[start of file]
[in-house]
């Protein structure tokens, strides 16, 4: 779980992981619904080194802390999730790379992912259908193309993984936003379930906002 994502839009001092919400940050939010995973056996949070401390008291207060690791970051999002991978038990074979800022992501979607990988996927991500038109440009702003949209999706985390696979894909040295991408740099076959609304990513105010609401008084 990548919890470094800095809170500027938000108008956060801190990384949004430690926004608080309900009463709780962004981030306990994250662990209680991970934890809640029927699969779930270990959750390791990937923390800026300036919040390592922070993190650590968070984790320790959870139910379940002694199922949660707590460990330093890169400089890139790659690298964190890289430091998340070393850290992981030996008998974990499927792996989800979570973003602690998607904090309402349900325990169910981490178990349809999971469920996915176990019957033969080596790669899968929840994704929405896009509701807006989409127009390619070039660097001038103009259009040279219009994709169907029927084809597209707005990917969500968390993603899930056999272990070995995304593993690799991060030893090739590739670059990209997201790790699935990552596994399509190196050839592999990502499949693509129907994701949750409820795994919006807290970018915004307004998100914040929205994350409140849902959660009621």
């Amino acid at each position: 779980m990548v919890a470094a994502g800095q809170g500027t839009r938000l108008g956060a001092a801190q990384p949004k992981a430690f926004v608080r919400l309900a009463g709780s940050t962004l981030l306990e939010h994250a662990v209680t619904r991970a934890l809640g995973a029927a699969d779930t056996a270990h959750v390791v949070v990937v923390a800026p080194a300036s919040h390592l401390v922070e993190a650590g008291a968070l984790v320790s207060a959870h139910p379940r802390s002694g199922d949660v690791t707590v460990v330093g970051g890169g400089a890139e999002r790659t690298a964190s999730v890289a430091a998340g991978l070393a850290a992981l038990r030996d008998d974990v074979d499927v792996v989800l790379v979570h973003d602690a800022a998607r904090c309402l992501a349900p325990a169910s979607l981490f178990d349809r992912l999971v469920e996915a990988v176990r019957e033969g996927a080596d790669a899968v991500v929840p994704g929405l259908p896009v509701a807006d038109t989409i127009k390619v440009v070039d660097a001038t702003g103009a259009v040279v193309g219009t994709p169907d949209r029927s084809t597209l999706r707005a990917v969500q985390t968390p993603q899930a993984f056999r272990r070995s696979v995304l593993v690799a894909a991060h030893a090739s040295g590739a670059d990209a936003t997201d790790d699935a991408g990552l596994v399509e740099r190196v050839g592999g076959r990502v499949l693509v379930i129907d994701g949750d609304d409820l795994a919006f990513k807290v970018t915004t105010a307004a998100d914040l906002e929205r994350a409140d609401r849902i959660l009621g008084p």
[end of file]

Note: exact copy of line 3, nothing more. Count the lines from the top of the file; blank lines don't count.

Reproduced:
């Amino acid at each position: 779980m990548v919890a470094a994502g800095q809170g500027t839009r938000l108008g956060a001092a801190q990384p949004k992981a430690f926004v608080r919400l309900a009463g709780s940050t962004l981030l306990e939010h994250a662990v209680t619904r991970a934890l809640g995973a029927a699969d779930t056996a270990h959750v390791v949070v990937v923390a800026p080194a300036s919040h390592l401390v922070e993190a650590g008291a968070l984790v320790s207060a959870h139910p379940r802390s002694g199922d949660v690791t707590v460990v330093g970051g890169g400089a890139e999002r790659t690298a964190s999730v890289a430091a998340g991978l070393a850290a992981l038990r030996d008998d974990v074979d499927v792996v989800l790379v979570h973003d602690a800022a998607r904090c309402l992501a349900p325990a169910s979607l981490f178990d349809r992912l999971v469920e996915a990988v176990r019957e033969g996927a080596d790669a899968v991500v929840p994704g929405l259908p896009v509701a807006d038109t989409i127009k390619v440009v070039d660097a001038t702003g103009a259009v040279v193309g219009t994709p169907d949209r029927s084809t597209l999706r707005a990917v969500q985390t968390p993603q899930a993984f056999r272990r070995s696979v995304l593993v690799a894909a991060h030893a090739s040295g590739a670059d990209a936003t997201d790790d699935a991408g990552l596994v399509e740099r190196v050839g592999g076959r990502v499949l693509v379930i129907d994701g949750d609304d409820l795994a919006f990513k807290v970018t915004t105010a307004a998100d914040l906002e929205r994350a409140d609401r849902i959660l009621g008084p």